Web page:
Information contained in this publication is intended for informational purposes only and does not constitute legal advice or opinion, nor is it a substitute for the professional judgment of an attorney.
Earlier this month, Governor Ned Lamont announced the long-awaited implementation of the state’s so-called “Clean Slate Act” – sort of. According to a recent press release, January 1, 2023 will see the full or partial erasure in some 44,000 cases involving convictions for cannabis possession. Individuals with eligible convictions for other crimes, including most misdemeanors and certain lesser felonies, will have to wait until the second half of 2023 as a result of implementation delays.
The Clean Slate Law & How it Works
Enacted in 2021, Clean Slate seeks to remove barriers to employment for eligible individuals convicted of certain low-level crimes, who have completed their sentence and have had no further involvement with the criminal justice system since their release, by setting forth a process for erasure of conviction records for most misdemeanor convictions and some felony convictions after a specified period.
Clean Slate provides for the automatic erasure of certain criminal records, including for offenses that have been de-criminalized (such as adult-use cannabis possession was in 2021), thereby eliminating the costly, time-consuming and cumbersome process of requesting expungement through the state’s Board of Pardons and Parole for low-level offenses. The law also streamlines the process for expungement of other crimes through application to the Superior Court for convictions prior to January 1, 2000.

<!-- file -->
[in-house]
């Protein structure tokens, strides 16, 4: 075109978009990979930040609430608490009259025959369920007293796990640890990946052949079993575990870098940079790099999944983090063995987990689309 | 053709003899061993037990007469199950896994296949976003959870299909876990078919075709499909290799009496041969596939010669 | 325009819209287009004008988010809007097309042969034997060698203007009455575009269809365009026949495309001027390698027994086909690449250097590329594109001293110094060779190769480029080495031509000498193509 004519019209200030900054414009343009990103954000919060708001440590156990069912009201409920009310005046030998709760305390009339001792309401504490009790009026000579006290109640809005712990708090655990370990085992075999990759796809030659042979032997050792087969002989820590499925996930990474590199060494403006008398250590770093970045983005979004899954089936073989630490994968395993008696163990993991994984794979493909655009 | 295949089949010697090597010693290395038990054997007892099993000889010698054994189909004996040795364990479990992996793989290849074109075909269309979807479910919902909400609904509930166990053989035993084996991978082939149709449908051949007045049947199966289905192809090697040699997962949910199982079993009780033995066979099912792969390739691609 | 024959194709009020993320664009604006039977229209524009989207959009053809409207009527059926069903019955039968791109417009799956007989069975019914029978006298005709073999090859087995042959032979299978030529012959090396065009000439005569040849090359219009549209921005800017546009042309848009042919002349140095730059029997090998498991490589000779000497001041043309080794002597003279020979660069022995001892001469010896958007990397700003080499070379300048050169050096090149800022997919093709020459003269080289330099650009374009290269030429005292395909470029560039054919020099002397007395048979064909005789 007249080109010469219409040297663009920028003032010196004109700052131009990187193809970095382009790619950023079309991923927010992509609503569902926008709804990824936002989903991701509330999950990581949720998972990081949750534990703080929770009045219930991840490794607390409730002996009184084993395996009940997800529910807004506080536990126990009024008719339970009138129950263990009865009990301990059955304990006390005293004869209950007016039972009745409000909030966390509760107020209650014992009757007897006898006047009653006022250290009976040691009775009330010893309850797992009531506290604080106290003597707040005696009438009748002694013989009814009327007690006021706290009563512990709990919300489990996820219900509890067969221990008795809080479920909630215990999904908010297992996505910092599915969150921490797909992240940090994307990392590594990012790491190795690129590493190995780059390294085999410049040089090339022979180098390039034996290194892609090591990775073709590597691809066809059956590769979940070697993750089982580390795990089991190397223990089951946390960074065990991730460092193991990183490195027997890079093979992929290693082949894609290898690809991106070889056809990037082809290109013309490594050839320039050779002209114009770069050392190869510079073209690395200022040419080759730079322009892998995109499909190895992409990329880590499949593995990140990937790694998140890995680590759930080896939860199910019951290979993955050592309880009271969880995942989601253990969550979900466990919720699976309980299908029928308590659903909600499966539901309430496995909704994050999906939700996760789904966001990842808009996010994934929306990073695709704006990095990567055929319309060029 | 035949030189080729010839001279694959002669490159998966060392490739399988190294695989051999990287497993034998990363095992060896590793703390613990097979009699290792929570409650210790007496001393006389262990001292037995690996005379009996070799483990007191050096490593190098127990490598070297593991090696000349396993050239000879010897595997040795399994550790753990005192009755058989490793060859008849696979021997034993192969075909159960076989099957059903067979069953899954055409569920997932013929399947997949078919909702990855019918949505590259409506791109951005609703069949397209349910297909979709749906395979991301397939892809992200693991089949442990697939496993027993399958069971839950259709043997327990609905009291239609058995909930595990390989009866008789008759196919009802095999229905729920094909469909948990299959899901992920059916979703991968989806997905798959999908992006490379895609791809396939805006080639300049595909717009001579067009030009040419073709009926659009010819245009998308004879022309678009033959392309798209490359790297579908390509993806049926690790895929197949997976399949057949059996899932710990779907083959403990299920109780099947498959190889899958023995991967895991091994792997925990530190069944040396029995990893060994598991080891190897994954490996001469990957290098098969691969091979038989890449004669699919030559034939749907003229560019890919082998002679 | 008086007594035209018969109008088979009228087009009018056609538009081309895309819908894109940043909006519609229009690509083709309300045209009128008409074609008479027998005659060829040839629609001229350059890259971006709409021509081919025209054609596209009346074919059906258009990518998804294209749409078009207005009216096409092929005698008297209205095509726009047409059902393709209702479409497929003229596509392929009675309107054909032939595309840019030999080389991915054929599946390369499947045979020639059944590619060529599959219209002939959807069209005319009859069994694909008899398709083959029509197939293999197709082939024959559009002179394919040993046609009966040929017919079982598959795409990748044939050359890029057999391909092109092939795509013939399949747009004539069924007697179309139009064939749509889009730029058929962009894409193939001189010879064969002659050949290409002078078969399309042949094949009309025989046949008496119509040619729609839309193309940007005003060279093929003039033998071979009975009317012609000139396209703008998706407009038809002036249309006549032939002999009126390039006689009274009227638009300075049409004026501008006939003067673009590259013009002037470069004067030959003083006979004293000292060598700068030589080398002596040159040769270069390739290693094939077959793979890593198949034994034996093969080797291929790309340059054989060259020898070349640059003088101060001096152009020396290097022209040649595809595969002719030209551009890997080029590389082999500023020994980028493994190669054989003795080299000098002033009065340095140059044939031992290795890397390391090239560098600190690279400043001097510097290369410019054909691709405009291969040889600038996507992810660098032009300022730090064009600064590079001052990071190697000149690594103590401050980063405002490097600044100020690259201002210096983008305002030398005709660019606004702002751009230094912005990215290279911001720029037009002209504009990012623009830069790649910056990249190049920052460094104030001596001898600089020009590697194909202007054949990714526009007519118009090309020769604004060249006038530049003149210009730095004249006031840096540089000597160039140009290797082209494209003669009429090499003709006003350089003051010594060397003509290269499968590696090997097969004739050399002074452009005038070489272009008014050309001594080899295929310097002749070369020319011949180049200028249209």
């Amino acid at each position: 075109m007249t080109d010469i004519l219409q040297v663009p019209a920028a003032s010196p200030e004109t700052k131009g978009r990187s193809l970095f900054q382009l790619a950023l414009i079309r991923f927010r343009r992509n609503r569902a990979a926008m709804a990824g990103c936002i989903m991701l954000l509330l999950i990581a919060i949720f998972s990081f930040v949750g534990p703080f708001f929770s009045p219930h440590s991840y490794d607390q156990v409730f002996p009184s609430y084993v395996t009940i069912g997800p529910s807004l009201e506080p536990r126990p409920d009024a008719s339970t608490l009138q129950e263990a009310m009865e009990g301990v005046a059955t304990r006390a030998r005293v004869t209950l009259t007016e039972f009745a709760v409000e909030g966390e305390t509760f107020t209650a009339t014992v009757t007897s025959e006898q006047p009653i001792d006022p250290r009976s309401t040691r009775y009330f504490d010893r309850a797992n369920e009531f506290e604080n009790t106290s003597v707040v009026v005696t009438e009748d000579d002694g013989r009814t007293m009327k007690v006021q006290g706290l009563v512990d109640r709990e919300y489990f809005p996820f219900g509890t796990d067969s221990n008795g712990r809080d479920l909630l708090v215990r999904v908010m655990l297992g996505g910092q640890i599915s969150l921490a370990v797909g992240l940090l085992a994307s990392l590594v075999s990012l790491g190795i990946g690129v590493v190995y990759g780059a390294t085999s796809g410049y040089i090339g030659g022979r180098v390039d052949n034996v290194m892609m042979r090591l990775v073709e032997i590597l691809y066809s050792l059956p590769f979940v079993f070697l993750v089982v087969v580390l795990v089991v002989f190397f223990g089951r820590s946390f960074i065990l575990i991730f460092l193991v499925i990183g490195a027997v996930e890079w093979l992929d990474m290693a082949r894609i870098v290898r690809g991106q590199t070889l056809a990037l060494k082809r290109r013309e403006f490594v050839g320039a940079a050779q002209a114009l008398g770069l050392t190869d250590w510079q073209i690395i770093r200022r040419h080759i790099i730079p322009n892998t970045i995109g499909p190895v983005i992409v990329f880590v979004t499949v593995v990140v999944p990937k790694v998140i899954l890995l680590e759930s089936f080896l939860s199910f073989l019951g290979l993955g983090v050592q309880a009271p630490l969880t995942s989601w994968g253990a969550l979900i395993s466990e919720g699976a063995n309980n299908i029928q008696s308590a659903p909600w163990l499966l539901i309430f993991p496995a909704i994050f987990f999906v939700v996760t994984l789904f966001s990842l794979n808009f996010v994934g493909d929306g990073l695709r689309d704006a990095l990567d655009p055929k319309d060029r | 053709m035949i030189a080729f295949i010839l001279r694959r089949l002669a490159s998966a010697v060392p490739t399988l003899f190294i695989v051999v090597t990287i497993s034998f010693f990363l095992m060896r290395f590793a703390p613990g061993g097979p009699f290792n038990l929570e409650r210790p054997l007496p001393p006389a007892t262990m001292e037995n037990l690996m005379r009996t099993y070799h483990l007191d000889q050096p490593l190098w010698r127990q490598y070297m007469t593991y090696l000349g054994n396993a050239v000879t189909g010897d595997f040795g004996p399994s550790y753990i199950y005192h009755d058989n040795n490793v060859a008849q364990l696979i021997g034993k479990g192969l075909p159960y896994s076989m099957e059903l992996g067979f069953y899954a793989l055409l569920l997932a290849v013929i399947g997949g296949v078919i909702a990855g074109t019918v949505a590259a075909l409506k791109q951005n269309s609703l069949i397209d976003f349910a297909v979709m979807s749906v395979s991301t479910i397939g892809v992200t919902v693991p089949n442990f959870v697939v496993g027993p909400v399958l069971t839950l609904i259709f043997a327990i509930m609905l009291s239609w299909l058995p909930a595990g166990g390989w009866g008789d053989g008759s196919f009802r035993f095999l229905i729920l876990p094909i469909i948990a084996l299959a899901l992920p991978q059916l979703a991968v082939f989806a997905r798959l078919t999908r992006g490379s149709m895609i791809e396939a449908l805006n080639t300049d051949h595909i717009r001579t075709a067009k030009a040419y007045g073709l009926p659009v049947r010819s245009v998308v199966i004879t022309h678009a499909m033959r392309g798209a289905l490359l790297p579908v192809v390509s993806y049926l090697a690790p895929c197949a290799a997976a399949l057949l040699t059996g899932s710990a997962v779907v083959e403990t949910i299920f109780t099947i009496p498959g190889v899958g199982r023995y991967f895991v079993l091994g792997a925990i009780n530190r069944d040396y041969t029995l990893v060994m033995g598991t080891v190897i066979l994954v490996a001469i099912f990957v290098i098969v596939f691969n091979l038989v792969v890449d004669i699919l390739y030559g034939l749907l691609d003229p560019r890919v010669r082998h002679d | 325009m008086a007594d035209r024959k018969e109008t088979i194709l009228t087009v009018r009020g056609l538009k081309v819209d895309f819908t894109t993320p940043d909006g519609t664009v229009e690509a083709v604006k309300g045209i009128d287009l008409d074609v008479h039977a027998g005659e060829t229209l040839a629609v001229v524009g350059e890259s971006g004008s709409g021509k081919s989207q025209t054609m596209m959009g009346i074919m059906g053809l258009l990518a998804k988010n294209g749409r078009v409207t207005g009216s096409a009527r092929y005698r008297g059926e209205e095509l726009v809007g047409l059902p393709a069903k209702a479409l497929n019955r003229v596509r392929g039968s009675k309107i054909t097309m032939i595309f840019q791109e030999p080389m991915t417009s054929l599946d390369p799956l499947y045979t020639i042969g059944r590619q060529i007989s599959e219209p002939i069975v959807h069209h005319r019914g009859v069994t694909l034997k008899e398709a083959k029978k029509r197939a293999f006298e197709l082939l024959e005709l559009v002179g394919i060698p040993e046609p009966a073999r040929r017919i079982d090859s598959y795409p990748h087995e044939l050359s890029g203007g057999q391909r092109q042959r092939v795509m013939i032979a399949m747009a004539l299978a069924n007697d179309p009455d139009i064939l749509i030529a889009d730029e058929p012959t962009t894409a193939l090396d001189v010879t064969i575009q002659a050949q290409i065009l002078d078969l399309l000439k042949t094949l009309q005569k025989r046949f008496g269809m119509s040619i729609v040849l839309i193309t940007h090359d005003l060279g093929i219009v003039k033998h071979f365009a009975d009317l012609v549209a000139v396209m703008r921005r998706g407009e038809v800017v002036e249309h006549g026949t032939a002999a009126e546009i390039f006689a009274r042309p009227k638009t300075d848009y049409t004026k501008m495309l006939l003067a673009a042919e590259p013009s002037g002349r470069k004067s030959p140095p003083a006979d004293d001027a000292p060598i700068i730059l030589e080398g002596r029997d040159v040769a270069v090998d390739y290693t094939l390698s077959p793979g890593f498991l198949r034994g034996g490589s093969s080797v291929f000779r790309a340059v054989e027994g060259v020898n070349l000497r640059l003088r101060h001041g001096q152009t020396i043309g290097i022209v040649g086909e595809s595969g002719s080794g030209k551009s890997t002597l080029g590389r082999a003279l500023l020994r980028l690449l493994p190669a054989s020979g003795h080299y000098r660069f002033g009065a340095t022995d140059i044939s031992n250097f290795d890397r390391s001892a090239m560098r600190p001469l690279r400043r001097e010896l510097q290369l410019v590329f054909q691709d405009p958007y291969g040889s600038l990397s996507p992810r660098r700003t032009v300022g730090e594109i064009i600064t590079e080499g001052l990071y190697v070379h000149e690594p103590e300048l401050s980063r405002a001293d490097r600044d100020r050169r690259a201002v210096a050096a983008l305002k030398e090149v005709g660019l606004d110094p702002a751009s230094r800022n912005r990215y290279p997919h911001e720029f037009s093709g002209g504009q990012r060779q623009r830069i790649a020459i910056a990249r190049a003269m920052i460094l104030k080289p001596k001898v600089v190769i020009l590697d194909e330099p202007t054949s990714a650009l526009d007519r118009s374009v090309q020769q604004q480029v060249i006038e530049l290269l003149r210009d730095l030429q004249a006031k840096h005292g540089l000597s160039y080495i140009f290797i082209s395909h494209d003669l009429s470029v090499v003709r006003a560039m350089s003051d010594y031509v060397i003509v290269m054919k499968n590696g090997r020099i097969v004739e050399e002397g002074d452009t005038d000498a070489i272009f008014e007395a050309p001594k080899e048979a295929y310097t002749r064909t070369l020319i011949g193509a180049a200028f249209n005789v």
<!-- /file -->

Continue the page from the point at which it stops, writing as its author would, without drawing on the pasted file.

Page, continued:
The law also added some new protections to those whose records have been erased. While Connecticut employers were already barred in many scenarios from making certain employment decisions based on an employee’s or applicant’s criminal history or erased criminal records, the Act makes it a discriminatory practice for an employer “to discriminate against [a] person in compensation or in terms, conditions or privileges of employment on the basis of that person’s erased criminal history record information.”
Impact on Employers
Once implemented, applicants or employees whose records have been erased will be able to truthfully tell employers that they have no history of arrest or criminal conviction (at least with respect to the erased offense). Prior to Clean Slate, existing law prohibited employers from taking certain actions based on an employee’s or applicants’ criminal history or erased criminal records or even asking about prior arrests or convictions on an employment application, except in certain circumstances where required by law (like education employees) or related to security or fiduciary requirements of the job. In those cases where inquiry is permissible, the law requires a notice, in clear and conspicuous language, defining erased records and advising that the applicant is not required to disclose arrests or convictions that have been erased.
Clean Slate further prohibits employers from advertising employment opportunities in a way that restricts employment of individuals whose criminal records have been erased.
By classifying violations of Clean Slate as discriminatory acts, employers are at risk of aggrieved individuals filing an employment discrimination complaint with the Commission on Human Rights and Opportunities or seeking declaratory or injunctive relief from the court. Employers should ensure their applications are compliant and that personnel involved in the hiring process are familiar with these requirements.
We await further updates on the rollout and implementation of the Clean Slate law in the new year.